In November 2017, Emir Tamim bin Hamad Al Thani appointed four women to the 45-member council, marking the first time women have taken part in the council.[17]

However, the elections were then postponed until 2019, with the prior term extended once again.[18] In October 2019 the Emir issued an order for a committee to be formed to organise the elections, chaired by Prime Minister Khalid bin Khalifa bin Abdul Aziz Al Thani.[19] In November 2020, the Emir pledged to hold the elections in October 2021.[20] The 2021 Qatari general election was held on 2 October 2021.

See also

References

  1. ^ a b "Qatar elections to be held in 2013 - Emir". BBC News. 2011-11-01. Archived from the original on 2012-01-06. Retrieved 2012-01-07.
  2. ^ a b Agarwal, Hina (2011-11-09). "Qatar to hold elections in 2013". Arabian Gazette. Archived from the original on 2012-05-22. Retrieved 2012-01-07.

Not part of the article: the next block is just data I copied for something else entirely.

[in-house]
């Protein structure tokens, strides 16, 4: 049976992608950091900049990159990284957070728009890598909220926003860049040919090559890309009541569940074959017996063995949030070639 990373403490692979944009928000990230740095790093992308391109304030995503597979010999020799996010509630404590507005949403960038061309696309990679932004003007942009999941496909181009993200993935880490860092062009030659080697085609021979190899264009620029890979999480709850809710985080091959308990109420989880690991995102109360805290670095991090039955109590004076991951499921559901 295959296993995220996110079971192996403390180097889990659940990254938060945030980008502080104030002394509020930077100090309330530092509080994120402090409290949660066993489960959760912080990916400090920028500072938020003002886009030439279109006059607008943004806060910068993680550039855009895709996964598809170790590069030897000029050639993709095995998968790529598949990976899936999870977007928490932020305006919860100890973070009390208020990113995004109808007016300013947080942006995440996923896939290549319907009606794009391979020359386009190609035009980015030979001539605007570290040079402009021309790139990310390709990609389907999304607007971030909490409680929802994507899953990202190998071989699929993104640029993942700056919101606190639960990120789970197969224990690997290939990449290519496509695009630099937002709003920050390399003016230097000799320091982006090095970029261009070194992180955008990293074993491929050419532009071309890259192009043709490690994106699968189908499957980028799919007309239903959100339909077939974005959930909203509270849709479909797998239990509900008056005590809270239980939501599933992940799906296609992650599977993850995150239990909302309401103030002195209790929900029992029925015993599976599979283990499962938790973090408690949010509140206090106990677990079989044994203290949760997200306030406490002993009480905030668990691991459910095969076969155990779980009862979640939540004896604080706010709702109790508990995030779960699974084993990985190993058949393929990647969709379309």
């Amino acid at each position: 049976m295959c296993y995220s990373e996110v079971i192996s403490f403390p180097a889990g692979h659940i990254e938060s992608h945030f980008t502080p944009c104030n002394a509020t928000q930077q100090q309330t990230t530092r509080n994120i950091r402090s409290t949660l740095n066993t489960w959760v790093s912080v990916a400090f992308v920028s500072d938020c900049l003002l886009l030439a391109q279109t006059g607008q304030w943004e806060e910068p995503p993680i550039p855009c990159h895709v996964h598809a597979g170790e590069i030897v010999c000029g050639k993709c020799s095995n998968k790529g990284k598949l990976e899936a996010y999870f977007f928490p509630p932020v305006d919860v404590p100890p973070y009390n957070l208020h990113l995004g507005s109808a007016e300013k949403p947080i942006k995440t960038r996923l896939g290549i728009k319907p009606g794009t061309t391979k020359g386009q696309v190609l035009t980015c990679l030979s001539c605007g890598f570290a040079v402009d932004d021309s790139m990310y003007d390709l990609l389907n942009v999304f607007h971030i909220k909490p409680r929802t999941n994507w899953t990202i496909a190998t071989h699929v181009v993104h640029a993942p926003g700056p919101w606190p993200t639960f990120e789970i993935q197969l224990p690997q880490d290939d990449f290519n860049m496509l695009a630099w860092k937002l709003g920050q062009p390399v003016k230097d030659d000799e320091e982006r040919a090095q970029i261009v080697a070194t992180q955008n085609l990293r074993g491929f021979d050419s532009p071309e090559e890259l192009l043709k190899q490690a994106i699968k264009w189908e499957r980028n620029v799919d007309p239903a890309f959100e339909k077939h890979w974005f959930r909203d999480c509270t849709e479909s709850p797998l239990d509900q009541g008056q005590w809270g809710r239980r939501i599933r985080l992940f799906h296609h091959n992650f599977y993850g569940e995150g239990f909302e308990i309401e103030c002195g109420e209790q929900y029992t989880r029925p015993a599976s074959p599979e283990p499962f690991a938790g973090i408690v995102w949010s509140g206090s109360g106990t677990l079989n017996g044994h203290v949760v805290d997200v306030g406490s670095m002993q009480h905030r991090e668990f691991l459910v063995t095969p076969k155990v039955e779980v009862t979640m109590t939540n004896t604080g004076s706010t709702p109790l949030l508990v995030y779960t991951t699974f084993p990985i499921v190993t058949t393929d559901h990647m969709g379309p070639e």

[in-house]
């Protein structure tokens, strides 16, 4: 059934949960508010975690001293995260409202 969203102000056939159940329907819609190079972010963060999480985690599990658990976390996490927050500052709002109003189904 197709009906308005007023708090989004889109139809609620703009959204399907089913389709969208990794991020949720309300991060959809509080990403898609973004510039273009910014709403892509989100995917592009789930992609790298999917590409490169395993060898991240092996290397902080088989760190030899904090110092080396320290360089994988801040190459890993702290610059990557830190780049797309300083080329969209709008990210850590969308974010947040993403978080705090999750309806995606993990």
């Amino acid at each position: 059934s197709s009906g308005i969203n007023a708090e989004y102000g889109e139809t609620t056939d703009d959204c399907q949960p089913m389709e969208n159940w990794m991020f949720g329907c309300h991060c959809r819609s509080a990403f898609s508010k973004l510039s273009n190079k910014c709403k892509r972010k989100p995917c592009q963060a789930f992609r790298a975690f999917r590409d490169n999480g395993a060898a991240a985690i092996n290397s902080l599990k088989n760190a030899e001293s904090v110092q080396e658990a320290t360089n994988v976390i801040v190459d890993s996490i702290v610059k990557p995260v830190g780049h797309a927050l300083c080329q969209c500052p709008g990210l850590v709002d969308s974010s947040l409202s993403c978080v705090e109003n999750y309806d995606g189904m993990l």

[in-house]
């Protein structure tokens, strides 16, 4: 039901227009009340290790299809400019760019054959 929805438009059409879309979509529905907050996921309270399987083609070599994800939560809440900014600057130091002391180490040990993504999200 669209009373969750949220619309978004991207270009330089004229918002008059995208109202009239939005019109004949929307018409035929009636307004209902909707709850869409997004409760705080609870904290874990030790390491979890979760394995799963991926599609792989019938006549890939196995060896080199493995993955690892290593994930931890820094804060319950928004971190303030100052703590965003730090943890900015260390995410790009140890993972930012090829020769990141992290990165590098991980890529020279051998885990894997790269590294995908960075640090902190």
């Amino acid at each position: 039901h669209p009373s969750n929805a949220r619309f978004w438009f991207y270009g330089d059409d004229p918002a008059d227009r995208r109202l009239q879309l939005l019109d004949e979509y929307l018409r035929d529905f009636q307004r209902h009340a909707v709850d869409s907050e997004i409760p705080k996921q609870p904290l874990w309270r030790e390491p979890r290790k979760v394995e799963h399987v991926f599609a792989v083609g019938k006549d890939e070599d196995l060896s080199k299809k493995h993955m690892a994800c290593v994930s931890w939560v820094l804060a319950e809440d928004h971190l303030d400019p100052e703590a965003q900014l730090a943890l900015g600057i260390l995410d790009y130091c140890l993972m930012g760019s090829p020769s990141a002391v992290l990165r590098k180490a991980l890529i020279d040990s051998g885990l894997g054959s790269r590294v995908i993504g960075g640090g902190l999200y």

3. ^ "Qatari elections: A PR stunt or a step toward democracy? | DW | 24.08.2021". DW.COM. Archived from the original on 2021-08-24. Retrieved 2021-11-07.
  4. ^ https://www.shura.qa/Pages/About%20Council/History
  5. ^ The era of reform. New York: Permanent Mission of the State of Qatar to the United Nation. 1973. p. 7.
  6. ^ a b c d e "Shura Council". Government Communications Office. Retrieved 2021-11-07.
  7. ^ Admin. "Who Is Hassan Bin Abdullah Al-Ghanim, Who Became President Of The First Elected Parliament In Qatar? » Gulf News » Prime Time Zone". Retrieved 2021-11-07.